It never fails to amaze me how the pundits change their views on the housing market. Last week, Hometrack lowered its projection of 7 per cent house price inflation for next year to a drop of 5 per cent – a movement of 12 per cent in less than a month.
We should give its view more prominence than most as its data is the most up to date in terms of sentiment in the market. Contrast this with the Chancellor's more bullish outlook for the economy and you are left asking if anyone knows where the market is going. We simply have no valid historical references.
Perhaps the most telling sign of all is that the Berkeley Homes group, the biggest developer of riverside properties in London, is suddenly introducing incentives to shift its stock. Tony Pidgeley has had an uncanny knack of calling the market for the last 20 years so he may know something that the rest of us don't. Berkeley is highly relevant to the London market as more than half its flat sales are into the investment market.
The reality is that the buy-to-let market is unlikely to perform uniformly. Institutional investors, such as Schroders, have largely avoided the frothy markets, sensibly basing stock selection on areas of sustainable rental demand, with total returns based on realistic long-term views of property inflation. Private investors, however, have behaved the same way they tend to in the stockmarket – buying for short-term gain in bull markets and avoiding the market when values or sentiment fall to more realistic levels.
This all suggests that the immediate outlook for buy to let is diverse. Sensible long-term investors, particularly those who have concentrated on the essential worker market should not be concerned, provided they have purchased in areas of continuing demand. These areas will continue to deliver earnings-related rental yield inflation and values will be underpinned by this.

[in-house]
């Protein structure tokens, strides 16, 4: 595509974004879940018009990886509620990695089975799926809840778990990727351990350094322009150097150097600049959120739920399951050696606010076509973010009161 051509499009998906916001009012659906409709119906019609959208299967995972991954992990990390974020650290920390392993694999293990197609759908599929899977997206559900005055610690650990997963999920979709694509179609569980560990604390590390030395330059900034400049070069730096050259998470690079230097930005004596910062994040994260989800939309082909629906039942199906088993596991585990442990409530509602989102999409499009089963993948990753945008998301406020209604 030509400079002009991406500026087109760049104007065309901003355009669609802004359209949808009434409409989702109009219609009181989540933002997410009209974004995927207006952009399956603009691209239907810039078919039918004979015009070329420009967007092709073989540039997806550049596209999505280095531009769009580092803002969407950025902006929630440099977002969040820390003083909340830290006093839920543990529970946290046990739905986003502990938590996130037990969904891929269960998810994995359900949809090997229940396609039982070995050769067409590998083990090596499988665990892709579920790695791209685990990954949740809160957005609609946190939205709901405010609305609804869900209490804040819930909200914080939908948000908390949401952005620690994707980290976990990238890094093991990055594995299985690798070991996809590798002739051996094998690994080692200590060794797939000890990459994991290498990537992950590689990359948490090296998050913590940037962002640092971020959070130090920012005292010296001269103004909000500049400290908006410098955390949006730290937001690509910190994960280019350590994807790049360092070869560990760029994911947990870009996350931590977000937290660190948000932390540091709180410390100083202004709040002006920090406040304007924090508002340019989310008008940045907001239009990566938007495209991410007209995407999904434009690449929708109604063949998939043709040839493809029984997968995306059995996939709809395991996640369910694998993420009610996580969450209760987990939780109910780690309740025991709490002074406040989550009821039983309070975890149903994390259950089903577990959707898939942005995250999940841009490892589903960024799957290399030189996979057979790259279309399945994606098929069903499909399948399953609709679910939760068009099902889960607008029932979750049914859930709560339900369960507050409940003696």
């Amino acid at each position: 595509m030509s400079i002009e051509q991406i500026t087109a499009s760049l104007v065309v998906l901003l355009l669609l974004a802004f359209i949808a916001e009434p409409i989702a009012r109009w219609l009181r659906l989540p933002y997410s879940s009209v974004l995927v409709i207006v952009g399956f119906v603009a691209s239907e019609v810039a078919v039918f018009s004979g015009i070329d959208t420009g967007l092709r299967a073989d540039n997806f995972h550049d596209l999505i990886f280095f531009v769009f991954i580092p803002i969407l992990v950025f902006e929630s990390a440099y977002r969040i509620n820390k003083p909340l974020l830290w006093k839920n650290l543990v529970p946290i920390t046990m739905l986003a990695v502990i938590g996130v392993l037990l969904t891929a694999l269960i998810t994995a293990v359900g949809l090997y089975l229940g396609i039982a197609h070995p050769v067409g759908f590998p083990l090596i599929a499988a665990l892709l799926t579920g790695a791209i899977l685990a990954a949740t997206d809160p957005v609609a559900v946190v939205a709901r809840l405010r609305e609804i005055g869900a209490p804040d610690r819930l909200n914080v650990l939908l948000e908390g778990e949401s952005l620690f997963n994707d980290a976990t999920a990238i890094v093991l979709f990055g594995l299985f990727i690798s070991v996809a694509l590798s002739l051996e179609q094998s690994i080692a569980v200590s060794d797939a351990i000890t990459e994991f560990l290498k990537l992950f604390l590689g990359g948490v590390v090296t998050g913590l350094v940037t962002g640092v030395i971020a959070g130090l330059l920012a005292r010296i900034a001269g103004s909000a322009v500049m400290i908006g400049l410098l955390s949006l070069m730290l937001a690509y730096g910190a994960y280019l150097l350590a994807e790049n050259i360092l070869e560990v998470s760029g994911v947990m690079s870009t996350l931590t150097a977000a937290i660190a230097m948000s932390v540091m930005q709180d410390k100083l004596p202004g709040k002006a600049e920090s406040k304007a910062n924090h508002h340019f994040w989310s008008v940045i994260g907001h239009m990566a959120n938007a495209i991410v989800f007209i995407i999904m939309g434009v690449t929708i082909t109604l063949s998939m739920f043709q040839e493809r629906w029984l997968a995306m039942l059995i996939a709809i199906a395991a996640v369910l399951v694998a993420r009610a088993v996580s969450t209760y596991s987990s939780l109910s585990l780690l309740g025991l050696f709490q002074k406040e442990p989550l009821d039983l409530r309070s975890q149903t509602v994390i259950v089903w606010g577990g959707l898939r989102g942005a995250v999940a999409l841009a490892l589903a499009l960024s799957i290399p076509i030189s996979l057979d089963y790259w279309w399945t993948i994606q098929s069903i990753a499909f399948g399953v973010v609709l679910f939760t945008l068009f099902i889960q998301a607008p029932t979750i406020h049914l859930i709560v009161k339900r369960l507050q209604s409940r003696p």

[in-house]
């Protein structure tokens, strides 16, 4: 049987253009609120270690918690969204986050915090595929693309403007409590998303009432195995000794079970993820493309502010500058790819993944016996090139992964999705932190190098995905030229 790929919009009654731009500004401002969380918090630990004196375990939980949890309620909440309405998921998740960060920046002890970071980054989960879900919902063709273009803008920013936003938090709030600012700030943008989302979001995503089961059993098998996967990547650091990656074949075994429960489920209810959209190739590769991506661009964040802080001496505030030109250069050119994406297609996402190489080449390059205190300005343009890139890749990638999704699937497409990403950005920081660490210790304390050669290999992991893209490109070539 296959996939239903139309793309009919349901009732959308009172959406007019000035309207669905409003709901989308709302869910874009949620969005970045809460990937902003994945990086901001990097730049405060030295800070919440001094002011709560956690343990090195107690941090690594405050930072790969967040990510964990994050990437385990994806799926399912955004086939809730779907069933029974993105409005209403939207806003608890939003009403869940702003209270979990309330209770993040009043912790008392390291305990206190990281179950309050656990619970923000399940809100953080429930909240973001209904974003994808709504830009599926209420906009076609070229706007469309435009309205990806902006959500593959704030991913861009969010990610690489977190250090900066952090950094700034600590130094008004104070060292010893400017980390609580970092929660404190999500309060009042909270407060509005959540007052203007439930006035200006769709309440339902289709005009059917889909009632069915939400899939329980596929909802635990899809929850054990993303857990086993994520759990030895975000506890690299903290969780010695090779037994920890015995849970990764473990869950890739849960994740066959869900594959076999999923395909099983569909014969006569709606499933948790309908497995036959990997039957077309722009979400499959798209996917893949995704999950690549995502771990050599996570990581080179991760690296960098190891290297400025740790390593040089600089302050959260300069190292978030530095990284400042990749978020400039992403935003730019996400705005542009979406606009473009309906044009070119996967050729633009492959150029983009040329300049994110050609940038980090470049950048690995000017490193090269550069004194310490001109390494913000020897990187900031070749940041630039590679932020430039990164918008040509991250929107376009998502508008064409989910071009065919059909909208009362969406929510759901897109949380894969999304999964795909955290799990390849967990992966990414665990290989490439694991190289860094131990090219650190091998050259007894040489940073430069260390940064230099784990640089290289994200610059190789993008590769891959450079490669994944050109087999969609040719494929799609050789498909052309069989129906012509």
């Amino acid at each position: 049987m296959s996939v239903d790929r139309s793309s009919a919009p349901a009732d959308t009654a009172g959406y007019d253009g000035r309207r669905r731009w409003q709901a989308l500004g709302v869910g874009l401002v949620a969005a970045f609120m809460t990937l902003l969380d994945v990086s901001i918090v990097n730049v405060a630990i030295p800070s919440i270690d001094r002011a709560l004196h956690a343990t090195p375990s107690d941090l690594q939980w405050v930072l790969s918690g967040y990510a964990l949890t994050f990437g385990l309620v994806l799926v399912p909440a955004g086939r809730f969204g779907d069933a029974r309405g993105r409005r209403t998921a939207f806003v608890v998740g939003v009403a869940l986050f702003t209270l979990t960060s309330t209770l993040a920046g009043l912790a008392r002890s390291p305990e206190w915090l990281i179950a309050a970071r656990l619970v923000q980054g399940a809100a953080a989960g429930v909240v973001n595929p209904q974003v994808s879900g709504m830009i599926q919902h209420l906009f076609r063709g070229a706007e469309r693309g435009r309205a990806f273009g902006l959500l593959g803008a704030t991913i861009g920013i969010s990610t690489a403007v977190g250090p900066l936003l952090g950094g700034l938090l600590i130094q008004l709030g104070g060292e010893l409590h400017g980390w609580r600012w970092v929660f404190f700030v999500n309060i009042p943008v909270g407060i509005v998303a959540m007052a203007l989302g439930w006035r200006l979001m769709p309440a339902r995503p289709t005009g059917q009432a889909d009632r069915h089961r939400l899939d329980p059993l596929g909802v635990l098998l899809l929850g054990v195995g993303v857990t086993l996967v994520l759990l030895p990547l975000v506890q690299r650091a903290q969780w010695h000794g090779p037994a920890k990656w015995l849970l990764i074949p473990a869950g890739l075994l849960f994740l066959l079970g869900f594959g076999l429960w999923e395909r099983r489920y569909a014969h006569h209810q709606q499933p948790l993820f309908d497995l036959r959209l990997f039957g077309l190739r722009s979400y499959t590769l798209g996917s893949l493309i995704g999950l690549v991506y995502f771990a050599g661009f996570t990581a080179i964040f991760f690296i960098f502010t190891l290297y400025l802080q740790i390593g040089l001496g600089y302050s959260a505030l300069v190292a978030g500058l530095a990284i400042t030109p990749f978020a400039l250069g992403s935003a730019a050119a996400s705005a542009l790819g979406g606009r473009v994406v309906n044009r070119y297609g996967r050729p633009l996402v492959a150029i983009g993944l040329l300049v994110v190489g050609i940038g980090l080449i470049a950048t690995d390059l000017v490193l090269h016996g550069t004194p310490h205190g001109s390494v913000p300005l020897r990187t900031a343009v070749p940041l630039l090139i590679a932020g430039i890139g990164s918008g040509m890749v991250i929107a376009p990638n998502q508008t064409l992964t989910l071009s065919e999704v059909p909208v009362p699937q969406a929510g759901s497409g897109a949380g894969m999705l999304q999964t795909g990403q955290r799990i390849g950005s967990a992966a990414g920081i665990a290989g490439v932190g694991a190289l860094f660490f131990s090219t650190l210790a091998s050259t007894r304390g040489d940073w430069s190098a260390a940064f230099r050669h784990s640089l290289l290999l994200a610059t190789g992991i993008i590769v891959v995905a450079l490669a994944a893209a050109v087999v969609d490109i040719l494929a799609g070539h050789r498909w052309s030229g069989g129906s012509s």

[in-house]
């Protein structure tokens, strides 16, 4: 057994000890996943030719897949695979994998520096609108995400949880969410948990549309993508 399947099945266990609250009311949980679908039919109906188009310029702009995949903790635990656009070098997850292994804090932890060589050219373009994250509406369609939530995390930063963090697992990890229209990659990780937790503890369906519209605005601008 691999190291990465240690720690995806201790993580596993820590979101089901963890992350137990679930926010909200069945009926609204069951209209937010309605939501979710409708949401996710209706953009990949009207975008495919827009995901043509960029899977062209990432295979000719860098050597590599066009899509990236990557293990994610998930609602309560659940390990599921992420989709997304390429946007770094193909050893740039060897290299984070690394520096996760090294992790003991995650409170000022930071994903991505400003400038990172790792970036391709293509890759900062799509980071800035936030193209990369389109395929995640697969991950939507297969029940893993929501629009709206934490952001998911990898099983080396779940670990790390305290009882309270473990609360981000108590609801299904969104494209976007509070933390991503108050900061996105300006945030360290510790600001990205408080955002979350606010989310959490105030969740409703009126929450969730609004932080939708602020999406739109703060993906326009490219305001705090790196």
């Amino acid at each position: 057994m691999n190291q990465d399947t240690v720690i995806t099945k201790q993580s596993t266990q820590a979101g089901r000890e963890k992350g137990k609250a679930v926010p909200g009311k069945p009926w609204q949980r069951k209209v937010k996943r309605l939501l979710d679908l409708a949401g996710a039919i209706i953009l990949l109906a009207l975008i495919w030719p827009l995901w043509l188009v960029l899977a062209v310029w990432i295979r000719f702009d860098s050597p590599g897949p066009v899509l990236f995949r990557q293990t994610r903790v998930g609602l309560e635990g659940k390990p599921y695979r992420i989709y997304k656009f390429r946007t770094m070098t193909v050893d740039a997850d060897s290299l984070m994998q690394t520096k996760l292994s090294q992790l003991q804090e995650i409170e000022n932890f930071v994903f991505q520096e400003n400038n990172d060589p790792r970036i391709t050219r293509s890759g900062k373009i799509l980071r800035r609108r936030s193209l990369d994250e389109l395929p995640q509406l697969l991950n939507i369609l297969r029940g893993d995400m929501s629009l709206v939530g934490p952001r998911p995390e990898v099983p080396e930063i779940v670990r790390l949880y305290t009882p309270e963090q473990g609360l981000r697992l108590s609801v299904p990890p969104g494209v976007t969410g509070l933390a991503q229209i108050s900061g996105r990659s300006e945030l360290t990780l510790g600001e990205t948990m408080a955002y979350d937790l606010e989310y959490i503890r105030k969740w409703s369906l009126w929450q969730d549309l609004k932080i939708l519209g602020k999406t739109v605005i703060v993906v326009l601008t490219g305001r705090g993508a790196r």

By contrast, the overpriced “new urban dream” investor who has pursued short-term capital gains will be hanging out to dry unless he can afford to weather the storm for two years while waiting for supply and demand to equalise.
Yields in London and other urban upper-end locations have fallen already and will continue to do so. The recent pick-up in demand for rented accommodation in these areas, at albeit reduced rents, will fall away as prices correct and purchase becomes affordable again. The explosion in high LTV lending on such properties over the last year compounds the situation. This has not only encouraged more amateur investors into the market but has allowed existing investors to extract equity from their portfolios for further purchases.
Drops in yield and extended voids will mean that many of these investors will become forced sellers. It is already happening in parts of London, where distressed buy-to-let investors are selling new builds at discounts of up to 25 per cent of purchase price.
This figure has a common ring to it. Bulk off-plan investors have been negotiating discounts as high as 20 per cent while the price premium measured in £ per square foot of new versus traditional stock is a similar figure. Overall, I believe we will see a fall in the value of new-build stock in hot spots of around this amount – far worse than the owner-occupied market will suffer. The ones with the really charred fingers will be off-plan buyers possibly locked into overpriced forward commitments.
Buy to let is an important investment sector and should form part of most investors' portfolios but the looming crisis in certain sectors should serve one positive purpose and that is to reinforce the long-term nature of the investment class. It may also force the FSA to re-examine whether regulation should extend to this area, as it seems that a combination of estate agents and mortgage brokers are effectively providing investment advice – hardly a holy union.
Mark Chilton is an independent mortgage expert